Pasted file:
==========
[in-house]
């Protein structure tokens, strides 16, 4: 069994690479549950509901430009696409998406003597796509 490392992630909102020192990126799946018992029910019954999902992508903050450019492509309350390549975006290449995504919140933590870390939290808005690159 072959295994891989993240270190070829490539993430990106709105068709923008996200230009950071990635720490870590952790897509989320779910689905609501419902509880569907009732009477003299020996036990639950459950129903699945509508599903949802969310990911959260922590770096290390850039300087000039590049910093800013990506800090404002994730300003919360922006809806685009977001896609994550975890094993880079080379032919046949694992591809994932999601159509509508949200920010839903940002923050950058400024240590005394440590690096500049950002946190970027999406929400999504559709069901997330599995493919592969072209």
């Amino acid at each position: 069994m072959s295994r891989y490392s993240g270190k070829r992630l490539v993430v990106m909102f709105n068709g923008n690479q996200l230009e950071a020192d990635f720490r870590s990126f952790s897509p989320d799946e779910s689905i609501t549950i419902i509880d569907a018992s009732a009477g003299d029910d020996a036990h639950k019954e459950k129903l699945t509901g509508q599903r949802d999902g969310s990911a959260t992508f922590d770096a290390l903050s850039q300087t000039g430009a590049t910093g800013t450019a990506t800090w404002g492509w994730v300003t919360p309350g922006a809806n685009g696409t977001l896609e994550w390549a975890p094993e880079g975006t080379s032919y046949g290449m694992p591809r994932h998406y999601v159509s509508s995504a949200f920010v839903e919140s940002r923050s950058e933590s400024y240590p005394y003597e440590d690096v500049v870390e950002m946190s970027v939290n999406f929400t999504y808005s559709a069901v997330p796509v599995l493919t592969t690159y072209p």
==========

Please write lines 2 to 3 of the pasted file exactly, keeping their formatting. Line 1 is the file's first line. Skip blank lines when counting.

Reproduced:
């Protein structure tokens, strides 16, 4: 069994690479549950509901430009696409998406003597796509 490392992630909102020192990126799946018992029910019954999902992508903050450019492509309350390549975006290449995504919140933590870390939290808005690159 072959295994891989993240270190070829490539993430990106709105068709923008996200230009950071990635720490870590952790897509989320779910689905609501419902509880569907009732009477003299020996036990639950459950129903699945509508599903949802969310990911959260922590770096290390850039300087000039590049910093800013990506800090404002994730300003919360922006809806685009977001896609994550975890094993880079080379032919046949694992591809994932999601159509509508949200920010839903940002923050950058400024240590005394440590690096500049950002946190970027999406929400999504559709069901997330599995493919592969072209």
């Amino acid at each position: 069994m072959s295994r891989y490392s993240g270190k070829r992630l490539v993430v990106m909102f709105n068709g923008n690479q996200l230009e950071a020192d990635f720490r870590s990126f952790s897509p989320d799946e779910s689905i609501t549950i419902i509880d569907a018992s009732a009477g003299d029910d020996a036990h639950k019954e459950k129903l699945t509901g509508q599903r949802d999902g969310s990911a959260t992508f922590d770096a290390l903050s850039q300087t000039g430009a590049t910093g800013t450019a990506t800090w404002g492509w994730v300003t919360p309350g922006a809806n685009g696409t977001l896609e994550w390549a975890p094993e880079g975006t080379s032919y046949g290449m694992p591809r994932h998406y999601v159509s509508s995504a949200f920010v839903e919140s940002r923050s950058e933590s400024y240590p005394y003597e440590d690096v500049v870390e950002m946190s970027v939290n999406f929400t999504y808005s559709a069901v997330p796509v599995l493919t592969t690159y072209p």